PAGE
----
A lot of people can’t, or don’t want to, pen all their first drafts in longhand. That’s not a problem–we have tech available that also does the single-purpose job of the notebook, only with the benefits of keyboards. You can get out a manual or electric typewriter, which gives you instant hardcopy and makes you revise your work as well as you type it into your computer later. You can get something like an Alphasmart Neo or Dana, which work like paperless electronic typewriters with huge page buffers. You can even get an older laptop without WiFi, but still fast enough to run a text editor. (Any laptop will do for that job, as long as you have a way to get plain text files off it and onto a modern machine somehow.)
Never write on your main Intertubes Happy Fun Machine.
I know, some people (like my aforementioned iron-willed spouse) have the ability to shift into work mode and then completely ignore all distractions and hedonistic impulses until the word count is in the bag. We call those people freaks of nature. The average writer has a short attention span, a large pleasure center in the brain, and a job that involves stringing words on a narrative like beads on a string, in what seems like an endless procession of Groundhog Days for months at a time. Sooner or later, we blow off the work for a while to go see what’s new on YouTwitFace, max out our retribution paladin to 85, or build a replica of the Burj Dubai in Minecraft with nothing but sand blocks for a challenge. For the average writer, doing productive work on the same machine that has a Steam client and a meticulously catalogued multi-gigabyte porn collection on it is poison for the daily word count. Sure, you’ll get something done between futzing around on the Interwebs, but your word count will be a quarter of what it could have been.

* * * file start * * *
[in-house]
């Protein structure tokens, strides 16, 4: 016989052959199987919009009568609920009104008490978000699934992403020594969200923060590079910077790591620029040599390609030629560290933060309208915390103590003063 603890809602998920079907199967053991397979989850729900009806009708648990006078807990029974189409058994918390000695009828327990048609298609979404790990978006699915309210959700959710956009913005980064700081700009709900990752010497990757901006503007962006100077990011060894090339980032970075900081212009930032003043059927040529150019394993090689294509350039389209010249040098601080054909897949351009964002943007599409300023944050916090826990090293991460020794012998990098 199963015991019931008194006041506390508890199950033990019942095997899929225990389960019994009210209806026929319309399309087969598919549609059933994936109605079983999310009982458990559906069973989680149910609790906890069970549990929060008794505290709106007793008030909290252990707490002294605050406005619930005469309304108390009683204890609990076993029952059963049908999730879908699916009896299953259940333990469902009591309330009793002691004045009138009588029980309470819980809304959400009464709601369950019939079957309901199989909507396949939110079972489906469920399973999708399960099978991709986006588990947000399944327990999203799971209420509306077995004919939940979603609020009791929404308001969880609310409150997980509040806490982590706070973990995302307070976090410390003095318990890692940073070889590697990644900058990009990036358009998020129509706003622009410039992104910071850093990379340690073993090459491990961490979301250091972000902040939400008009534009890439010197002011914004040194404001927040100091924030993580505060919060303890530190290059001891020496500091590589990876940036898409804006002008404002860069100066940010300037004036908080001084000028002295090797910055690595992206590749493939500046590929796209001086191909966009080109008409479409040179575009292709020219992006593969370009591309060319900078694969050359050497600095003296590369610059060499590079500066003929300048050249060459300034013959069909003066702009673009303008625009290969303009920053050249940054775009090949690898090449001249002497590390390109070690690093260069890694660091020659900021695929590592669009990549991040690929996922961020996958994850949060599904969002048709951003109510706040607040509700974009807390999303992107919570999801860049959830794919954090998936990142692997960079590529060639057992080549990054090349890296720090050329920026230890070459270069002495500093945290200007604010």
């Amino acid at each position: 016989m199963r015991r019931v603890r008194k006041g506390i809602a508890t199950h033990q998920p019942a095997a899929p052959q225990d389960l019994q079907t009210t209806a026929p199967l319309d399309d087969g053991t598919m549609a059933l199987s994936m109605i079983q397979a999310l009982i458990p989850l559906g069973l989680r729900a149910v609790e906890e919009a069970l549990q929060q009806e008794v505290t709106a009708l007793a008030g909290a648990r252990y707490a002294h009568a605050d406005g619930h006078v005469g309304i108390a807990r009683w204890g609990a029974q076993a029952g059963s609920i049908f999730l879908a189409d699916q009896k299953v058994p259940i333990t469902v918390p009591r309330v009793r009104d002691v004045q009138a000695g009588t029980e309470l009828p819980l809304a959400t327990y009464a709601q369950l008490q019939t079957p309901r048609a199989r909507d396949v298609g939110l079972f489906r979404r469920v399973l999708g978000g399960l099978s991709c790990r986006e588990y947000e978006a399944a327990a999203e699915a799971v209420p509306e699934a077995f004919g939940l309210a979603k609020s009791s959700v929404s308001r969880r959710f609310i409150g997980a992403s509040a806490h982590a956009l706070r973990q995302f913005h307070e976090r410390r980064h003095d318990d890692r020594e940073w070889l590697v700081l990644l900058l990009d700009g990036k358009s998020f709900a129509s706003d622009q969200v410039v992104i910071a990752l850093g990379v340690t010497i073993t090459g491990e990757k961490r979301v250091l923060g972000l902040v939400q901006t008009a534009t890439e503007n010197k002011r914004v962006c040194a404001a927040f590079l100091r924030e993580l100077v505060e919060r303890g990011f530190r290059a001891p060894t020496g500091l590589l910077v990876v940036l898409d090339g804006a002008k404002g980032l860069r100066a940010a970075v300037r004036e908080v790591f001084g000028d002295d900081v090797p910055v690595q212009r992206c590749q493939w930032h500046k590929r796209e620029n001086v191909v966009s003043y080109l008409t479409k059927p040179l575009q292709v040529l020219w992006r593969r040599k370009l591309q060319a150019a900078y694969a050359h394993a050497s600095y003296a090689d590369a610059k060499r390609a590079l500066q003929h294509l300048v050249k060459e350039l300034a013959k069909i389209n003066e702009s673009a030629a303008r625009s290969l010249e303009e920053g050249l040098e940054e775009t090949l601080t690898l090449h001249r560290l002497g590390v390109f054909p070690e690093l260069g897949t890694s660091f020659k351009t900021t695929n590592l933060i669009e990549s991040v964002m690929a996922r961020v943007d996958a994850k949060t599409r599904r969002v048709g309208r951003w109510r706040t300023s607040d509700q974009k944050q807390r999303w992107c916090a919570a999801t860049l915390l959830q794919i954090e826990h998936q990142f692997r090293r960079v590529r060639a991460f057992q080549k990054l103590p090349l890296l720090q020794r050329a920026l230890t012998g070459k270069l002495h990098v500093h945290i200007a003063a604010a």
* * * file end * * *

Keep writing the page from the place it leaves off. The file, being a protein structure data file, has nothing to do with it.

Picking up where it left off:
Still, if you must write on your liquid-cooled gaming rig (or if you have no other hardware that fits the bill), there are ways to mitigate the potential for distractions. Most routers can be set up to limit access to the Internet during pre-set times, and changing all the settings is just enough of a pain in the ass to keep a writer on the straight and narrow. Hell, you could get all drastic and give your spouse the power supply for the router when she leaves the house in the morning. A little less radical is the software option–there’s a program called Freedom, available for both the Mac and Windows PCs, that shuts off your machine’s network connection for a pre-set amount of time. You can defeat Freedom by rebooting, but it’s a minor hassle that’s just enough to keep most people from cheating.
Leave the house for work time.
Grab your notebook, your laptop, or your twenty-pound Royal KHM manual typewriter from 1935, and get out of the house. Go to a cafe–but not one that has WiFi. Don’t even pick the ones that offer paid WiFi, thinking that the expense will keep you from logging in at the Hipster Caffeine Shack. You’ll get out the debit card for a day’s worth of access “just to check something on Wikipedia”, and before you know it, you’ll be sucking down sweet bandwidth, burning up an hour or two of writing time because you want to get your money’s worth out of it. Go to a place that doesn’t offer WiFi, or take something that can’t get onto a wireless network.
Combine all of the above as needed.
I am weak-willed, and the pleasure gland in my brain was enlarged to twice the normal size after a tragic childhood accident involving a microwave oven, a bucket of Legos, and a plate of sauerkraut. I write on paper most of the time, on an Alphasmart whenever I need a quick keyboard, and on the Internet-connected Mac mini only as a last resort (or to revise and transcribe the longhand material.) I also leave the house once a week to get a few hours of writing work in at a cafe in town, and I leave the WiFi toys at home. When I write in the house, I’m either in a different room from the Intertubes machine, or the computer is turned off altogether. My word count isn’t stellar, but it’s steady, despite having to keep two preschoolers happy, healthy, fed, and educated during the day.
If you find that the Intertubes just suck away way too much of your writing time, you may want to give some of the methods above a try. Whatever you’re working on, and however your life differs from mine, I’m pretty sure that when we get ready to depart this reality, we won’t be thinking, “If only I had written a little less, and spent some more time futzing around on the Internet.”
(Unless, of course, you’re laser-focused like my Beloved, in which case you may feel free to call me a weak-willed, Internet-addicted slacker.)